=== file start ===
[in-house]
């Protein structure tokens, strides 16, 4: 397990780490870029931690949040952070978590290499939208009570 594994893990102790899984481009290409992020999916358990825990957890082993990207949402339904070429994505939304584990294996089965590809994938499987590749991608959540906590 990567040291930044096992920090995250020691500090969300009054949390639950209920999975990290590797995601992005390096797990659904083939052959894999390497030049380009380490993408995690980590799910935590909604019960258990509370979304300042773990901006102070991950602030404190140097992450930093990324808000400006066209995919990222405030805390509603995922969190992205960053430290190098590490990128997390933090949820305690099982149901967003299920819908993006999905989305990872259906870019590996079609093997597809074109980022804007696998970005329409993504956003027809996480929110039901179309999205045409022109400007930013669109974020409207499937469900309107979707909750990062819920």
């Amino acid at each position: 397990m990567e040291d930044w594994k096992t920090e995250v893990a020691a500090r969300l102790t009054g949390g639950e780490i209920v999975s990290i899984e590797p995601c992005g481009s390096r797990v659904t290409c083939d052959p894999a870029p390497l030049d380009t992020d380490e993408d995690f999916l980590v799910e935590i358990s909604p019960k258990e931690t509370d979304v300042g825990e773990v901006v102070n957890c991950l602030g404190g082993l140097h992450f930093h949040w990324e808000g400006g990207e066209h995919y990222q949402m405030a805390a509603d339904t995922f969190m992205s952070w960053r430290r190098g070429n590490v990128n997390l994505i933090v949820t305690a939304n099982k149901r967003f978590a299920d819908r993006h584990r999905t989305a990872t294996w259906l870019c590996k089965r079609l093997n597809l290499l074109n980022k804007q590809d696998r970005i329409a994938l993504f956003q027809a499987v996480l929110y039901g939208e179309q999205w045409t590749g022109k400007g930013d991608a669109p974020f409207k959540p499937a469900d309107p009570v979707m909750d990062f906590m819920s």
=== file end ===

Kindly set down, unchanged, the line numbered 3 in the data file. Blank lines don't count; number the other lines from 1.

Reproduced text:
């Amino acid at each position: 397990m990567e040291d930044w594994k096992t920090e995250v893990a020691a500090r969300l102790t009054g949390g639950e780490i209920v999975s990290i899984e590797p995601c992005g481009s390096r797990v659904t290409c083939d052959p894999a870029p390497l030049d380009t992020d380490e993408d995690f999916l980590v799910e935590i358990s909604p019960k258990e931690t509370d979304v300042g825990e773990v901006v102070n957890c991950l602030g404190g082993l140097h992450f930093h949040w990324e808000g400006g990207e066209h995919y990222q949402m405030a805390a509603d339904t995922f969190m992205s952070w960053r430290r190098g070429n590490v990128n997390l994505i933090v949820t305690a939304n099982k149901r967003f978590a299920d819908r993006h584990r999905t989305a990872t294996w259906l870019c590996k089965r079609l093997n597809l290499l074109n980022k804007q590809d696998r970005i329409a994938l993504f956003q027809a499987v996480l929110y039901g939208e179309q999205w045409t590749g022109k400007g930013d991608a669109p974020f409207k959540p499937a469900d309107p009570v979707m909750d990062f906590m819920s």